Once upon a time, everyone wanted nonstop flights. With COVID, passengers think about connecting flights.
Okay, so there are rare exceptions — frequent flier mileage, or getting to smaller, closer airports (National over Dulles for Washington DC, for example). On a few occasions, I’ve had clients say they want a chance to break up the trip and stretch their legs or smoke.
And for various reasons, travelers have had preferences for years as to connecting airports, from avoiding bad weather to having a favorite restaurant or store in a given location.
COVID has taken this to a new level. New rules mean new connection choices.
With international travel, and different countries’ differing rules and regulations, the connecting airport can now be particularly critical. And it’s gotten worse since the U.S. has fallen off the “green” list for much of the world.
While everything changes so quickly, no reader should take anything in this post as gospel, but starting in early in September, U.S. citizens, vaccinated or not, were subject to a mandatory quarantine to enter the Netherlands. So, technically, connecting at Amsterdam’s Schiphol would be OK, as long as you don’t leave the transit area.
What about missed connections or canceled flights? Those could potentially be a serious problem. For overnight accommodations, there is a Yotel hotel — airside, past security. Presumably, airport agents have figured out other overnight quarantine hotels.
Now, as I am finishing this post, the Netherlands has said they will lift the quarantine requirement for fully vaccinated Americans. But who knows how long that might last? It’s no longer just as simple as finding a place to stay until the next day’s flight, or simply taking the quick, fun, train trip downtown to walk around Amsterdam.
Singapore is another problem connection, as Americans are currently required to stay in the transit area. At this airport, I’ve actually booked the airside hotel. They are so strict they place meals outside guests’ doors while in the hotel. Plus, they have set time rules about sending people to gates before departure — for starters.
Domestic connections can be complicated.
With various hotspots in the US, even a domestic connection is more complicated and/or potentially worrisome. I live in the San Francisco Bay Area, which has one of the higher vaccination rates in the country, and most of my limited pandemic travel has been to the East Coast, and once to Hawaii. All are destinations with high vaccination rates and/or, in Hawaii’s case, tight safety protocols.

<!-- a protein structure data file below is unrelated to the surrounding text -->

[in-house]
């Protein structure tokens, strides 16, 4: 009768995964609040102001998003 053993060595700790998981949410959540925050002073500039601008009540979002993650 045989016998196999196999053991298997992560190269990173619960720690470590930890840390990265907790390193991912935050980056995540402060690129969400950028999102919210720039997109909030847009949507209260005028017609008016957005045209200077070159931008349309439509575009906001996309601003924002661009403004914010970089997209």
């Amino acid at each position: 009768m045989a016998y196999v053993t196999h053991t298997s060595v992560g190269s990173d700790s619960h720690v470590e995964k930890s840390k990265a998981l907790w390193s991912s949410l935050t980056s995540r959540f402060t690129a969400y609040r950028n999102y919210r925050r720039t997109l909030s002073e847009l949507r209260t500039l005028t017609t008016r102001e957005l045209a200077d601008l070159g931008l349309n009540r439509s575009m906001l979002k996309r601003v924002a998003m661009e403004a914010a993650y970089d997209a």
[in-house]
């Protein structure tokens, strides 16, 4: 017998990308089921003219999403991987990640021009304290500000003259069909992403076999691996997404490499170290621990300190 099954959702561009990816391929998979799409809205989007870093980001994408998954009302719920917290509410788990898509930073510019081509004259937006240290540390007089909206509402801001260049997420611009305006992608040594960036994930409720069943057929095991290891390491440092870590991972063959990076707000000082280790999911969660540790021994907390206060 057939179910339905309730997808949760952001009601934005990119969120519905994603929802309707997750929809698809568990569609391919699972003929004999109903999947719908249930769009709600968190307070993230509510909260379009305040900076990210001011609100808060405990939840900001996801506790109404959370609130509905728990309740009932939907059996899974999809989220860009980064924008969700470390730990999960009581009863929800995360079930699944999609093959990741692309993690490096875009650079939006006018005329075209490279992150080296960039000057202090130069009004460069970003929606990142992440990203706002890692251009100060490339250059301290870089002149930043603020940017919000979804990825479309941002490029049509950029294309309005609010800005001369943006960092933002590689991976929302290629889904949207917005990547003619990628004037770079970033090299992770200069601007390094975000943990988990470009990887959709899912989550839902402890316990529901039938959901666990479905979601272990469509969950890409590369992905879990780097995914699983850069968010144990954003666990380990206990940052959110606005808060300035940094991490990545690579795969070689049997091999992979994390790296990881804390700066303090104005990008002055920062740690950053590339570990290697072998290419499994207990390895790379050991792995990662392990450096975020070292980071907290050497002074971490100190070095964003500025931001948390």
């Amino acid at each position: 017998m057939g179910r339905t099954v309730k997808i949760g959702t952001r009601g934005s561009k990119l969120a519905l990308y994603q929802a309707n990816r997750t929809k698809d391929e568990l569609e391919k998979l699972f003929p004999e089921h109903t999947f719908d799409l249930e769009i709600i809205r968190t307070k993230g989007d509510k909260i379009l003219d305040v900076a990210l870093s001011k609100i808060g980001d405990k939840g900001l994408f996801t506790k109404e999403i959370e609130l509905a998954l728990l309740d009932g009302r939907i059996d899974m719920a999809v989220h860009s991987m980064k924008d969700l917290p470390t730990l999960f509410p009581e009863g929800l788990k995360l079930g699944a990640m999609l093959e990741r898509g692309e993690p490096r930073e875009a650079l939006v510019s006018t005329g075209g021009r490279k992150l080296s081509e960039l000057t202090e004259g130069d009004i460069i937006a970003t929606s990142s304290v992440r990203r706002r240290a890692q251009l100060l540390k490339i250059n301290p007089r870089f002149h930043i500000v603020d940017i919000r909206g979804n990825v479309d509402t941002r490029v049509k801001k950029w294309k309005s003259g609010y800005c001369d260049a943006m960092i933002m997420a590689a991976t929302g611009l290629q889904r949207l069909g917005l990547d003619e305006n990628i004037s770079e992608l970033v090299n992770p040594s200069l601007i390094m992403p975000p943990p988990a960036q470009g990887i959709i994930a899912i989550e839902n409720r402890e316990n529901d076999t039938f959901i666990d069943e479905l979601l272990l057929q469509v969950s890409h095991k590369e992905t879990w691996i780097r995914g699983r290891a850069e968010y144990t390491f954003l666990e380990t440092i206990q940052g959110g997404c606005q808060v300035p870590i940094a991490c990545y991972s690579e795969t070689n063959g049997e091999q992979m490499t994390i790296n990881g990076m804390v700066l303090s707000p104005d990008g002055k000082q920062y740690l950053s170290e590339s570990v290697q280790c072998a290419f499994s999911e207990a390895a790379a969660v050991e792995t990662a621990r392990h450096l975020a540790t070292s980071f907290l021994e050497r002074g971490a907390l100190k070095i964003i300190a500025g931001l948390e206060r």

But I had to connect once in Houston, Texas, where while most people were obeying mask rules, I saw more than a handful of people wearing them maybe halfway. Or they kept them off for a while at tables. (To be fair, I’ve seen a few people misbehaving at every airport, though it does seem like this happens less often, especially at airports like San Francisco and Newark.) Texas’s COVID rates ARE considerably higher than California’s, so I don’t change planes there. In that one case, there was no alternative, but given an option, another United hub like Chicago seems less worrisome.
Fortunately for my personal comfort level, the prospect of connecting in Florida hasn’t come up yet.
COVID connections can be bizarre
Travelers have different risk comfort levels, especially when they’re vaccinated. I’m noticing a much higher number of clients saying they’ll do a nonstop now, even at a higher price point. Or (gasp!) they give up frequent flier miles.
In addition, there’s the same potential issue with missed or delayed flights. Whatever a state’s vaccination rate is and whatever a governor says, airports and flights have federal rules. Even in less-compliant airports, most people are mostly masked up. And I’ve actually heard from some health professionals that they consider airports safer than many other indoor venues.
But if you have to leave the airport for a hotel, well, that’s a different story at different connections airports.
On a more cheerful note, in the last 18 months I’ve only had two clients get completely hosed with a connection, and in both cases, it was airline employees who didn’t know the transfer rules (one for Seoul, one for Singapore). But the situation means just one more potential worry that makes travel a much more stressful prospect than it used to be.
As a travel agent, I wake up most mornings these days wondering, “Now where can’t we go?”
Advice: Take a nonstop when possible. Avoid tight connections that increase the chances of being stuck somewhere you don’t want to be. And, if you’re flying internationally, check the rules regularly. If a previously booked flight looks problematic, contact the airline or your travel agent, if you have one.
Oh, and because this shouldn’t be a political statement — please get vaccinated, if you haven’t been already. The more Americans get their shot, the more we can get back to complaining about travel issues we used to complain about. Wouldn’t it be nice to discuss why “minimum connecting time” is one of the bigger jokes in the travel industry?
Janice Hough is a California-based travel agent a travel blogger and a part-time comedy writer. A frequent flier herself, she’s been doing battle with airlines, hotels, and other travel companies for over three decades. Besides writing for Travelers United, Janice has a humor blog at Leftcoastsportsbabe.com (Warning, the political and sports humor therein does not represent the views of anyone but herself.)